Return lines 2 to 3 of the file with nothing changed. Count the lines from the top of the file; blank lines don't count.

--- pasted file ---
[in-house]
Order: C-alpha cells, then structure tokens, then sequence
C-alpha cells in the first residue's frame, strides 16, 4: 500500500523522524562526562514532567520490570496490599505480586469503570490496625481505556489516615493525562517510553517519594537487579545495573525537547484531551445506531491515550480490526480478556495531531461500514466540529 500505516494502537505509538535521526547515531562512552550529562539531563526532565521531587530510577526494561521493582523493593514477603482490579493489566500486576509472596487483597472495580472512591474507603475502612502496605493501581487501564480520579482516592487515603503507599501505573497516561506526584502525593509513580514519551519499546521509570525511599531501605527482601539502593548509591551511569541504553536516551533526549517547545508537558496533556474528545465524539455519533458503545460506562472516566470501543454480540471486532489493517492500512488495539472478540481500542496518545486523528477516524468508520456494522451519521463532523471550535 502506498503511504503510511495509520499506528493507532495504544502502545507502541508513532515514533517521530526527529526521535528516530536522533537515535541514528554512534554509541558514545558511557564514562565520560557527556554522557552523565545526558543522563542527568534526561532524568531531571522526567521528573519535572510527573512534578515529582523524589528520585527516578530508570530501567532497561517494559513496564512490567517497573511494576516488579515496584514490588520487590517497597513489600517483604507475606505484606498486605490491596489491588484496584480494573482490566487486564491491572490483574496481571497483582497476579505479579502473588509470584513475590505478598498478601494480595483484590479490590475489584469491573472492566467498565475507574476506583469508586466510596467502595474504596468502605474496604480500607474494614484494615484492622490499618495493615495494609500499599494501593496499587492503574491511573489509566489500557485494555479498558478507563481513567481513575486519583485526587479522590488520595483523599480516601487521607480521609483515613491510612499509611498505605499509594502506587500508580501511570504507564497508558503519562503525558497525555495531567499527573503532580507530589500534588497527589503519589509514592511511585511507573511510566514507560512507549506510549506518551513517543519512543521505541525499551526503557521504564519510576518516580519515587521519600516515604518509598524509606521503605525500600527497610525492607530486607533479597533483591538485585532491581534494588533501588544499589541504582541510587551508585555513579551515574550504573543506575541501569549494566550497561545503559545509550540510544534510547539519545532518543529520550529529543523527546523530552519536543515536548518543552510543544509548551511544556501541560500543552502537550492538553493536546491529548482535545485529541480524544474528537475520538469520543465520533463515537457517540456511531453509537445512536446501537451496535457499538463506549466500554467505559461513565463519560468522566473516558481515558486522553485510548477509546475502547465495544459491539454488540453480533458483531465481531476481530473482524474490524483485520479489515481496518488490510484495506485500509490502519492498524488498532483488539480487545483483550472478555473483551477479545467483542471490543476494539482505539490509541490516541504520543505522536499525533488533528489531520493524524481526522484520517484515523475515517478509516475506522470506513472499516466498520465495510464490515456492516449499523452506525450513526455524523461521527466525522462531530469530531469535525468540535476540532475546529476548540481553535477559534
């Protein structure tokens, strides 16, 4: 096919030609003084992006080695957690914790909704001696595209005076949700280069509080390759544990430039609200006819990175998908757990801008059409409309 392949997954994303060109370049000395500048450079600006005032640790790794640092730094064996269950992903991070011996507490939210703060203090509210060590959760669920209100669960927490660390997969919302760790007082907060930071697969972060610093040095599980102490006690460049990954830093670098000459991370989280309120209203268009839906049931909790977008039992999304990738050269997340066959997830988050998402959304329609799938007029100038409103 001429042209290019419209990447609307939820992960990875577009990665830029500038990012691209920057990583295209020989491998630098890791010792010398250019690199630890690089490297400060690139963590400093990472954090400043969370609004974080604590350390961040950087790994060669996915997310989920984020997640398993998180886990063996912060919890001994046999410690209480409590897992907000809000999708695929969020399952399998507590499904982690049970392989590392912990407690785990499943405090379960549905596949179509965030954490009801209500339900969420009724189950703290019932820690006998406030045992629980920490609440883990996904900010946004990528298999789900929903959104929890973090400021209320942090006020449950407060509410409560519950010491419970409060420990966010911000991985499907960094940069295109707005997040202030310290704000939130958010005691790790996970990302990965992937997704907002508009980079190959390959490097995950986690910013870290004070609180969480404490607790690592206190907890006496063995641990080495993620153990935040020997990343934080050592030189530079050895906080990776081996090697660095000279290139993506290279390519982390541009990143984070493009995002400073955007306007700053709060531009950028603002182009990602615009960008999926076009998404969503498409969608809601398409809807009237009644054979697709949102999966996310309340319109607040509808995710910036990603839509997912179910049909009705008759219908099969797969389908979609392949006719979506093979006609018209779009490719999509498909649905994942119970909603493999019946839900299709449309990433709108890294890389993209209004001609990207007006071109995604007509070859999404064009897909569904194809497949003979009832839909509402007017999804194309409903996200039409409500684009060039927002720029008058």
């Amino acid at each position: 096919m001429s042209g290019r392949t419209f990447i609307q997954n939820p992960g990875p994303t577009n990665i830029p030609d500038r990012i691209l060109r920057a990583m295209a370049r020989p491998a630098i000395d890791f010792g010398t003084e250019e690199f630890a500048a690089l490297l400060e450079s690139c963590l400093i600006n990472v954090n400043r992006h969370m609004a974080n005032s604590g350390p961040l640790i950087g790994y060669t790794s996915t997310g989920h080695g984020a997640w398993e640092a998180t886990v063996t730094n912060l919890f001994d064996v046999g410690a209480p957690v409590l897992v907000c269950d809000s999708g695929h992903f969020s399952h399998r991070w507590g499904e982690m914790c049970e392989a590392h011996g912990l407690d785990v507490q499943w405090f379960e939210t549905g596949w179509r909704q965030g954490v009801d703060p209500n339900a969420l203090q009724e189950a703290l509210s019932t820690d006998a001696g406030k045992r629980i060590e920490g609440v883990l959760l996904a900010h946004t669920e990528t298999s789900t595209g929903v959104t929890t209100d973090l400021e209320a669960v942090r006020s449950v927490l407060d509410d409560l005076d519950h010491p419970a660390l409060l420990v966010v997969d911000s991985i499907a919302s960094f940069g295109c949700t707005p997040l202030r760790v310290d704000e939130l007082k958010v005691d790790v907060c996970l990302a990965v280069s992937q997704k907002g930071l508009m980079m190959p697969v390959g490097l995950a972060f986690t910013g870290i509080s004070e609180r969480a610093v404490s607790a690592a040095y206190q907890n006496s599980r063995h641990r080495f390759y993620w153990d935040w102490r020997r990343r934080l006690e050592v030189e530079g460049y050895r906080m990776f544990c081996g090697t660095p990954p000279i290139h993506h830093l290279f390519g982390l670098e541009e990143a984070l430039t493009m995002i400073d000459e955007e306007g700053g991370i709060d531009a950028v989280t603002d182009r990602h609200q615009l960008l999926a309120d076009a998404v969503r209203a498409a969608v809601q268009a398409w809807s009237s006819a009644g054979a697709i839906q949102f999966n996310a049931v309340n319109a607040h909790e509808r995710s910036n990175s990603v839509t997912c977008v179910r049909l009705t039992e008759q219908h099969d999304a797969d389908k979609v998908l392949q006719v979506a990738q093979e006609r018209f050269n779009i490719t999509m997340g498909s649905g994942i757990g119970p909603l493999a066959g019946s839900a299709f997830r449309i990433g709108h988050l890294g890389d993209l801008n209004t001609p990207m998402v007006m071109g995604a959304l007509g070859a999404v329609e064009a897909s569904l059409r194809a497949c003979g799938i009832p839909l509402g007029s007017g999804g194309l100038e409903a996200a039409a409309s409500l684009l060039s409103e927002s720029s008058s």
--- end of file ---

Order: C-alpha cells, then structure tokens, then sequence
C-alpha cells in the first residue's frame, strides 16, 4: 500500500523522524562526562514532567520490570496490599505480586469503570490496625481505556489516615493525562517510553517519594537487579545495573525537547484531551445506531491515550480490526480478556495531531461500514466540529 500505516494502537505509538535521526547515531562512552550529562539531563526532565521531587530510577526494561521493582523493593514477603482490579493489566500486576509472596487483597472495580472512591474507603475502612502496605493501581487501564480520579482516592487515603503507599501505573497516561506526584502525593509513580514519551519499546521509570525511599531501605527482601539502593548509591551511569541504553536516551533526549517547545508537558496533556474528545465524539455519533458503545460506562472516566470501543454480540471486532489493517492500512488495539472478540481500542496518545486523528477516524468508520456494522451519521463532523471550535 502506498503511504503510511495509520499506528493507532495504544502502545507502541508513532515514533517521530526527529526521535528516530536522533537515535541514528554512534554509541558514545558511557564514562565520560557527556554522557552523565545526558543522563542527568534526561532524568531531571522526567521528573519535572510527573512534578515529582523524589528520585527516578530508570530501567532497561517494559513496564512490567517497573511494576516488579515496584514490588520487590517497597513489600517483604507475606505484606498486605490491596489491588484496584480494573482490566487486564491491572490483574496481571497483582497476579505479579502473588509470584513475590505478598498478601494480595483484590479490590475489584469491573472492566467498565475507574476506583469508586466510596467502595474504596468502605474496604480500607474494614484494615484492622490499618495493615495494609500499599494501593496499587492503574491511573489509566489500557485494555479498558478507563481513567481513575486519583485526587479522590488520595483523599480516601487521607480521609483515613491510612499509611498505605499509594502506587500508580501511570504507564497508558503519562503525558497525555495531567499527573503532580507530589500534588497527589503519589509514592511511585511507573511510566514507560512507549506510549506518551513517543519512543521505541525499551526503557521504564519510576518516580519515587521519600516515604518509598524509606521503605525500600527497610525492607530486607533479597533483591538485585532491581534494588533501588544499589541504582541510587551508585555513579551515574550504573543506575541501569549494566550497561545503559545509550540510544534510547539519545532518543529520550529529543523527546523530552519536543515536548518543552510543544509548551511544556501541560500543552502537550492538553493536546491529548482535545485529541480524544474528537475520538469520543465520533463515537457517540456511531453509537445512536446501537451496535457499538463506549466500554467505559461513565463519560468522566473516558481515558486522553485510548477509546475502547465495544459491539454488540453480533458483531465481531476481530473482524474490524483485520479489515481496518488490510484495506485500509490502519492498524488498532483488539480487545483483550472478555473483551477479545467483542471490543476494539482505539490509541490516541504520543505522536499525533488533528489531520493524524481526522484520517484515523475515517478509516475506522470506513472499516466498520465495510464490515456492516449499523452506525450513526455524523461521527466525522462531530469530531469535525468540535476540532475546529476548540481553535477559534